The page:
BORDC receives FBI letter admitting violations

Wednesday, May 4, 2011 at 4:19 pm by

The Bill of Rights Defense Committee (BORDC) has received a letter from the FBI admitting to widespread violations of the law. The letter was released in response to a lawsuit filed in federal district court in the District of Columbia under the Freedom of Information Act.

The released letter was originally sent by the FBI to Senators Richard Durbin, Patrick Leahy, and Jeff Sessions of the Committee on the Judiciary on July 28, 2010. It was submitted following a Senate Judiciary Committee hearing in during which FBI Director Robert Mueller—whose successor will be named this month—admitted that FBI operations have strayed well beyond those permitted under the Constitution. At the hearing, according to the letter,

Director Mueller…misspoke. You [Senator Durbin] asked the Director whether there is a requirement of “suspicion of wrongdoing” in order for the FBI to engage in surveillance of an individual or location under the FBI’s Domestic Investigation and Operations Guide (DIOG). His answer should have been that there must be a proper purpose for the surveillance. Suspicion of wrongdoing could be a proper purpose, but it is not the only proper purpose.

From a government agency found by the US Senate to have “conducted a sophisticated vigilante operation aimed squarely at preventing the exercise of First Amendment rights of speech and association,” only 40 years ago, this admission should generate significant controversy.

The Bill of Rights Defense Committee and nearly 50 other organizations submitted a letter to the Senate Judiciary Committee ahead of the hearing in question. That letter raised issues related to those about which Senator Durbin asked Mueller, resulting in the director’s error.

With the 10-year anniversary of our nation’s constitutional crisis looming this September, now is a timely opportunity to examine the credibility of government agencies charged with protecting national security. While recent achievements in foreign theaters may indicate success in the so-called “War on Terror,” the escalating costs to liberty warrant a long overdue discussion.

Shahid Buttar, BORDC’s executive director, said, “The FBI is a recidivist agency that has often, repeatedly, and flagrantly violated the law. Especially given the Bureau’s historical violations of constitutional rights, the American people deserve to hear the truth about ongoing problems under the leadership of Director Mueller.”

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9 Responses to “BORDC receives FBI letter admitting violations”

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    [...] the FBI director about the bureau’s surveillance activities, Mueller essentially lied to Congress, covering his tracks with a private letter to some senators admitting abject lawlessness and [...]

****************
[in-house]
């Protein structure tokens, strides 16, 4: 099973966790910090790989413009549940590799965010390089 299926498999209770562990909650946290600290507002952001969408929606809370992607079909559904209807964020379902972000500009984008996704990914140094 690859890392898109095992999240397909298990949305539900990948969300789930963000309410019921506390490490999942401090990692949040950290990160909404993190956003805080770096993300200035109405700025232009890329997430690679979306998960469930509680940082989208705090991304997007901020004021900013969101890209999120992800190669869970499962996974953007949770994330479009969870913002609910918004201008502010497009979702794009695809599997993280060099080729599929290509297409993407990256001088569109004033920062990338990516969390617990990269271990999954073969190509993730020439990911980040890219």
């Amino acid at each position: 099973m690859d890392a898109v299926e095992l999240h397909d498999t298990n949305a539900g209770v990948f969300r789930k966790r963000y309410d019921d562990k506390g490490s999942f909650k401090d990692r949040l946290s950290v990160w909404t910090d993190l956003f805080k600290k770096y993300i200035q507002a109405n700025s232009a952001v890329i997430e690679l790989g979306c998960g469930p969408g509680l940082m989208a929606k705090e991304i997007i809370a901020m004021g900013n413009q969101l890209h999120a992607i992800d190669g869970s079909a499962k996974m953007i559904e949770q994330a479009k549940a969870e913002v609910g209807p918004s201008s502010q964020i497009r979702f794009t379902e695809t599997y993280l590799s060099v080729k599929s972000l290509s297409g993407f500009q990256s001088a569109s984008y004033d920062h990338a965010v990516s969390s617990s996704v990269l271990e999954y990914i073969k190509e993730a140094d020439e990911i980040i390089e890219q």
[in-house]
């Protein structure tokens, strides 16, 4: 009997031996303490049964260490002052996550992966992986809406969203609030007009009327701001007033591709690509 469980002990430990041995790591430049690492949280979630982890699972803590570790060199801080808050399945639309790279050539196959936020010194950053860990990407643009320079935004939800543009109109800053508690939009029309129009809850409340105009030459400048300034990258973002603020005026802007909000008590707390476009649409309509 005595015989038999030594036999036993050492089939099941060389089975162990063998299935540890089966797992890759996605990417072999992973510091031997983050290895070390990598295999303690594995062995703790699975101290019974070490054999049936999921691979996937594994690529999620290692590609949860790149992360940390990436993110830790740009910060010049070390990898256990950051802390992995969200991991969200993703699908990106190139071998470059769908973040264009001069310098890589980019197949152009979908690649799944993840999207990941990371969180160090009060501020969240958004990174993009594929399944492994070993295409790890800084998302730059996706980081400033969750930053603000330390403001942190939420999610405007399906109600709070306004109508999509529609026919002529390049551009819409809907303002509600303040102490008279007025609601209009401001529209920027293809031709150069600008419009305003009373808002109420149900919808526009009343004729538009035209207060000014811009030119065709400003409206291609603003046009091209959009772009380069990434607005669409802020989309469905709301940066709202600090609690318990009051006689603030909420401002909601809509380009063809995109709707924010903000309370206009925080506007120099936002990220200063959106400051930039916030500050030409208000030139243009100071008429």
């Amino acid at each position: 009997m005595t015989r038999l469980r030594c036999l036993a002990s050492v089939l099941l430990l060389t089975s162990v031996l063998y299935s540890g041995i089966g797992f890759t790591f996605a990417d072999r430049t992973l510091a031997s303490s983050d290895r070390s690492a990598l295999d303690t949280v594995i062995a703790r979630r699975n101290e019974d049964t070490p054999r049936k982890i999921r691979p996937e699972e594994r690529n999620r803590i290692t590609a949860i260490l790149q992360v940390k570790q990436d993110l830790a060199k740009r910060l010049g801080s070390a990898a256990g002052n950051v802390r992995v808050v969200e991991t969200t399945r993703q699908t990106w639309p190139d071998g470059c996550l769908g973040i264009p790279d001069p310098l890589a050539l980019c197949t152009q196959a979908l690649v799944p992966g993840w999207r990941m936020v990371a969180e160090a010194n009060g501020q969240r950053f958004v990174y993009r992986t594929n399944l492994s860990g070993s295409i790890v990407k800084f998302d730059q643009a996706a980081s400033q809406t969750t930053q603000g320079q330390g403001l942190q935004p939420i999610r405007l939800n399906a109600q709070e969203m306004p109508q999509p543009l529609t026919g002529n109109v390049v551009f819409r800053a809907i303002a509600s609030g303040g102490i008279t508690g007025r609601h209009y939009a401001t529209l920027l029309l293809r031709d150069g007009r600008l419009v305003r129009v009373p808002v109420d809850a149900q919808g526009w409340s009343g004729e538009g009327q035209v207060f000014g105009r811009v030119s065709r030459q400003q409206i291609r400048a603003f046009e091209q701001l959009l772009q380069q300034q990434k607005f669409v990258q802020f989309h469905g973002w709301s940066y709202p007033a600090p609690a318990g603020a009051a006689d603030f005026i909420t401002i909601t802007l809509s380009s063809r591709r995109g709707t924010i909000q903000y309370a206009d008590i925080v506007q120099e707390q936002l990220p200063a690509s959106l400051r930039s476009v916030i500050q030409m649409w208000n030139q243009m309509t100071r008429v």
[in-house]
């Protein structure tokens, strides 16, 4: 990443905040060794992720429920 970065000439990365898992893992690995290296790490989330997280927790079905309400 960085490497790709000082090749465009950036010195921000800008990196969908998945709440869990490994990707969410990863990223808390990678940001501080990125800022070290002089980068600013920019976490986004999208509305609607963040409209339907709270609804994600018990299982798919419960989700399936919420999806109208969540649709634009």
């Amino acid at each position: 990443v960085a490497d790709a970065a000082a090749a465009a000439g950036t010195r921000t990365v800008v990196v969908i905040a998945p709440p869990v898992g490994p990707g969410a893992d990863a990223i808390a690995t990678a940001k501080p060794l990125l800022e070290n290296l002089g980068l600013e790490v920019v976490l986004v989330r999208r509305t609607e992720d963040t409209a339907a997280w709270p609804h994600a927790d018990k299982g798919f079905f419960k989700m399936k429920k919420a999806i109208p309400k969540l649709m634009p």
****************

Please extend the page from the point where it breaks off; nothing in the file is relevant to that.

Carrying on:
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    [...] the FBI director about the bureau’s surveillance activities, Mueller essentially lied to Congress, covering his tracks with a private letter to some senators admitting abject lawlessness and [...]

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  6. The greatest casualty of 9/11: The America we knew Says:

    [...] this is Congress’s apparent abandonment of its own institutional interests. Even in the face of documented lies by the FBI’s leadership to congressional committees and repeated proof that Congress, the press, and the public are hearing only tiny slices of the [...]

  7. People's Blog for the Constitution » Fazaga v. FBI: Eroding democracy, in two dimensions at once Says:

    [...] pattern of acquiescence to FBI abuses, in particular.  In 2010, BORDC called attention to admissions of wrongdoing by senior FBI officials for which no one has ever been held accountable, in response to congressional inquiries that the [...]

  8. Fazaga v. FBI: Eroding democracy, in two dimensions at once « WAMMToday Says:

    [...] pattern of acquiescence to FBI abuses, in particular.  In 2010, BORDC called attention to admissions of wrongdoing by senior FBI officials for which no one has ever been held accountable, in response to congressional inquiries that the [...]

  9. People's Blog for the Constitution » Beyond the NSA: other agencies spy on you, too Says:

    [...] When asked by Senators under what legal standard the FBI Infiltrates activist groups, the then-director of the FBI assured them that “reasonable suspicion of criminal activity” was first required, only to repudiate his [...]

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